Facebook game turns future into Libya-like chaos

America 2049 attempts to teach social justice through social gaming by putting you in the role of desperately trying to save us all.

Breakthrough

The drugs may be pumped directly into the water rather than slipped into the populace's Nescafe.

But with First Amendment rights shelved and human rights threatened, the U.S. looks an awful lot like Gaddafi's Libya in the new Facebook game America 2049.

The app attempts to bridge social gaming and social justice by putting you in a MacGyver-meets-Bourne role and presenting some of the pressing issues of our time and perhaps of the not-too-distant future.

The global human rights org behind the app, Breakthrough, describes it this way:

You, the player, are an agent of the Council on American Heritage. Tasked with the capture of a presumed terrorist, you are sent into high-risk situations that challenge you to ask: What if? How close have we already come to America 2049? How can we work together--in real life--to build a better future?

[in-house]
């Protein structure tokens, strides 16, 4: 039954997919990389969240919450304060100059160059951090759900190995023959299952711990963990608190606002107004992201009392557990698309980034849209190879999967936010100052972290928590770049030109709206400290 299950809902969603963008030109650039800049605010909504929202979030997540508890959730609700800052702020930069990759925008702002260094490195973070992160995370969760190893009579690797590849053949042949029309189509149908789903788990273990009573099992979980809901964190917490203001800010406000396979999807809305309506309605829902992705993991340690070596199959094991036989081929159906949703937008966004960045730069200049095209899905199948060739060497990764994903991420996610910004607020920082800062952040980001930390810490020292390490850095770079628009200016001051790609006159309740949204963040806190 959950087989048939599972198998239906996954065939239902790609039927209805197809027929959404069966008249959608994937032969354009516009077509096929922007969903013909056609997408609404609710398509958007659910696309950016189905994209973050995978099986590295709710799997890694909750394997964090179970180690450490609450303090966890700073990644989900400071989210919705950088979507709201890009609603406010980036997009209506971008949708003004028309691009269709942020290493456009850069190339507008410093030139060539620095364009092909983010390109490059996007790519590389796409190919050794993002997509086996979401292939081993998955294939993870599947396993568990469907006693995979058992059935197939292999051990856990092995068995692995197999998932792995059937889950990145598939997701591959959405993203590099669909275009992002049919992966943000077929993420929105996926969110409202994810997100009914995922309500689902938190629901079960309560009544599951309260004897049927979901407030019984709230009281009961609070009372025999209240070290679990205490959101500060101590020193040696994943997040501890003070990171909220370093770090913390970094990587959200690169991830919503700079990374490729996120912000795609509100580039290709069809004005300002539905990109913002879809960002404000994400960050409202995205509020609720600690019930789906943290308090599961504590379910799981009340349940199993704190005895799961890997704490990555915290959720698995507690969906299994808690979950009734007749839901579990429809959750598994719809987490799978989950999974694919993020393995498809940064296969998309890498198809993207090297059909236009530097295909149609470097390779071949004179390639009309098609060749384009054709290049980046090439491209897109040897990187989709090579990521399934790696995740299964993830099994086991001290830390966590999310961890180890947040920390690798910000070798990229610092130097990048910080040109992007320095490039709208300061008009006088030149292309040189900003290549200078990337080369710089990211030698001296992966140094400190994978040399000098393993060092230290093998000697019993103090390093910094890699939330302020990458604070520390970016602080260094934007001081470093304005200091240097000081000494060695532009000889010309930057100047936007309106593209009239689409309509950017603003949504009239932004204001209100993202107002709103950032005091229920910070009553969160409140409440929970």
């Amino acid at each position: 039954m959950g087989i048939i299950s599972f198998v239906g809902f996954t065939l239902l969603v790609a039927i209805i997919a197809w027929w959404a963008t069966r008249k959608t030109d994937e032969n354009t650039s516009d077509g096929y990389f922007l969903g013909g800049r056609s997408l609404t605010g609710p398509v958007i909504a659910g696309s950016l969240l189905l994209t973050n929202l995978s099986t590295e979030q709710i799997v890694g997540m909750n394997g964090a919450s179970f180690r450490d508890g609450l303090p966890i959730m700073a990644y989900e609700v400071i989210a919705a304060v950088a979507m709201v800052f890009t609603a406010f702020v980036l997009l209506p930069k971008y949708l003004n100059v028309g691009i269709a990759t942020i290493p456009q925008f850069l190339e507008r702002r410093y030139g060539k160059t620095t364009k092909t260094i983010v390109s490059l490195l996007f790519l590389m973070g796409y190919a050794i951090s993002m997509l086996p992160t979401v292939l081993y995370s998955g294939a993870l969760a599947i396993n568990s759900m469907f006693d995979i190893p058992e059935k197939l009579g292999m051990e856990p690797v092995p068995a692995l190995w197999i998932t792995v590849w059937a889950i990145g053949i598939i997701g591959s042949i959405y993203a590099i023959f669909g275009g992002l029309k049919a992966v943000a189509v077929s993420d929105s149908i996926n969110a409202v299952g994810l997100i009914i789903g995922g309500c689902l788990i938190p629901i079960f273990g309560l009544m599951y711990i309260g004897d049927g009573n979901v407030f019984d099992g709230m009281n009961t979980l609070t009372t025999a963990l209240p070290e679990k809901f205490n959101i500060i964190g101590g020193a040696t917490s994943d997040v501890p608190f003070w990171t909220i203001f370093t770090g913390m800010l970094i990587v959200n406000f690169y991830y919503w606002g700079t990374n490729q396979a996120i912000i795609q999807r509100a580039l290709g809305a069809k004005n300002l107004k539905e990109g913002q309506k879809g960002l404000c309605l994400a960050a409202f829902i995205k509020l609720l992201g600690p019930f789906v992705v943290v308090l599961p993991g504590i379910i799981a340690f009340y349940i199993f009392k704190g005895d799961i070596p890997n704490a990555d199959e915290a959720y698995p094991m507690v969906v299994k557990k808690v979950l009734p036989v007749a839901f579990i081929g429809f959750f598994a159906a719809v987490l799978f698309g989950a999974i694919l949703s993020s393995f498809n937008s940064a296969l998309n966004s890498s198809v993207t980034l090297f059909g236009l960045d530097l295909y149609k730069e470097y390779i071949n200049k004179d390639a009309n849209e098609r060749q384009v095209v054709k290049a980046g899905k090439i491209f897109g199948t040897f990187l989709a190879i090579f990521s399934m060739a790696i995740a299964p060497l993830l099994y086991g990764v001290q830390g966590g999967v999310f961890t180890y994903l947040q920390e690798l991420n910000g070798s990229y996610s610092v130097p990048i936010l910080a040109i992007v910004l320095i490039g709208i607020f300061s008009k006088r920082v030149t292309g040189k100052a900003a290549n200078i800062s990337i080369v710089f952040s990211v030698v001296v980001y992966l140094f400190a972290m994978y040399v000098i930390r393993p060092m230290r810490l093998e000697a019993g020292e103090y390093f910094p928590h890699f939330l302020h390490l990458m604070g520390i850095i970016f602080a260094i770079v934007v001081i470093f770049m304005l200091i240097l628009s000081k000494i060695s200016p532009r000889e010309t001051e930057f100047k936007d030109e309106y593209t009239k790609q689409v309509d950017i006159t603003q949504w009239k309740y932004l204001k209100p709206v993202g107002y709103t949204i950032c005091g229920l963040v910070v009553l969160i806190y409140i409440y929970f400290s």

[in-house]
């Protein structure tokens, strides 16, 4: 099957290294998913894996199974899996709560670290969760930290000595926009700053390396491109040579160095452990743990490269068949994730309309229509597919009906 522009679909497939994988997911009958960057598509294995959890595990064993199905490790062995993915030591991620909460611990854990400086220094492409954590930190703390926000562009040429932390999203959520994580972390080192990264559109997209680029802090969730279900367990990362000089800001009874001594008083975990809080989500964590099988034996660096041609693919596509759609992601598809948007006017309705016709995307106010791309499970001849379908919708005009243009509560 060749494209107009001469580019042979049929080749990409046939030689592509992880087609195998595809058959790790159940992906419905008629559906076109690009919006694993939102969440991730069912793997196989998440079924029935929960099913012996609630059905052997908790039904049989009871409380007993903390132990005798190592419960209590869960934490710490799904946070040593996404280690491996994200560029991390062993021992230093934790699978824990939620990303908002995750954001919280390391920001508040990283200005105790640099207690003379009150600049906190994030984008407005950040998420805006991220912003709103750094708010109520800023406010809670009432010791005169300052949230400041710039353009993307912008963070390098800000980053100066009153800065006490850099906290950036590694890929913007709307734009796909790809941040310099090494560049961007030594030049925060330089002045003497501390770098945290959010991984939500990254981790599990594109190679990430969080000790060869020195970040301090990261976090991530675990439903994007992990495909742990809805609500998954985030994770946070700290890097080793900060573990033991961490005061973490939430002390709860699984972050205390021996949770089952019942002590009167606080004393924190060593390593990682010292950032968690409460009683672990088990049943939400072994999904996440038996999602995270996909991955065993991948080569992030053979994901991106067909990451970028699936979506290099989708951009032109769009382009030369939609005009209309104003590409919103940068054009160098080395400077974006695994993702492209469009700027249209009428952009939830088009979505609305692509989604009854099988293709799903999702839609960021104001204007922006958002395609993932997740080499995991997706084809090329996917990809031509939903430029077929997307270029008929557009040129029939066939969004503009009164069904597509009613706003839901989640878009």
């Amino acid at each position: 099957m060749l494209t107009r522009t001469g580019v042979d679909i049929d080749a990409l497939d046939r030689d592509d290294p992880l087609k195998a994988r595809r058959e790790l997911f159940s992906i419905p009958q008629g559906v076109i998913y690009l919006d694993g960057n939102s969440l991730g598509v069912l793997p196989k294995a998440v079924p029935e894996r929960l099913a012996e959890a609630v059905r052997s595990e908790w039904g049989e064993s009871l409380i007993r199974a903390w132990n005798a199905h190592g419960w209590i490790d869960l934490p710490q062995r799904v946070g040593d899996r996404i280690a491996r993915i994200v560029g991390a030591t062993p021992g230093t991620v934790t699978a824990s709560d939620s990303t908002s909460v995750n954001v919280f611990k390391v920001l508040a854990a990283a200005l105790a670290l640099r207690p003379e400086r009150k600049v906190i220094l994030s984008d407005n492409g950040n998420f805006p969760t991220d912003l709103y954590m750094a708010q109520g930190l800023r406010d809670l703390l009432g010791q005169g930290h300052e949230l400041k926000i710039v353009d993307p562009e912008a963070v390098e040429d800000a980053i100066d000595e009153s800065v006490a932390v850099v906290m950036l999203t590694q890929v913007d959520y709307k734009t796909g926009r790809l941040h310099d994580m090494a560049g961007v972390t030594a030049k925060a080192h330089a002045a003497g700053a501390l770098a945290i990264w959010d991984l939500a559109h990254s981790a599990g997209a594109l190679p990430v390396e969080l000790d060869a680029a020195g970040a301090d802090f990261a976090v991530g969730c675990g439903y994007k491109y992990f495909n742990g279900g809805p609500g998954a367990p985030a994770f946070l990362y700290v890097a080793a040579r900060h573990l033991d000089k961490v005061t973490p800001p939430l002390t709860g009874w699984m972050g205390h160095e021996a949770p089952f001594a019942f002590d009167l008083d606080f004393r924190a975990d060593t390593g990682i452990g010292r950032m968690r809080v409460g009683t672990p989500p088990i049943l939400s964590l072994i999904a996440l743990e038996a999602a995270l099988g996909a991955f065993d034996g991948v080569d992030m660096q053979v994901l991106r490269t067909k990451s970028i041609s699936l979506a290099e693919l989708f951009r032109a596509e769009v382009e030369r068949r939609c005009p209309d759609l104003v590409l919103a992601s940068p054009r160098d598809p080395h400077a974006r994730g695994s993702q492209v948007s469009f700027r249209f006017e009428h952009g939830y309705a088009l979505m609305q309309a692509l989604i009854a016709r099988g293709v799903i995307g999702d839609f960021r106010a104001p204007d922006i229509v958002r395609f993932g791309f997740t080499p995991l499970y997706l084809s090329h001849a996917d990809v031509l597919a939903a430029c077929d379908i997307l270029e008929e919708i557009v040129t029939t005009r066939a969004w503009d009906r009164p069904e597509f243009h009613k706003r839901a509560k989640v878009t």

America 2049 is the first Facebook game to integrate the social-networking platform with many other resources, online and off: multimedia and interactive features, historical artifacts, clues planted across the Internet and real-life events at leading cultural institutions nationwide.

A familiar cast of actors volunteered their time for the project, adding a little Hollywood splash. You're likely to recognize some faces like comedian Margaret Cho and Harold Perrineau from "Lost."

You may not wind up saving the world, but you're likely to learn a lot more than you would watering your friend's radishes.

 

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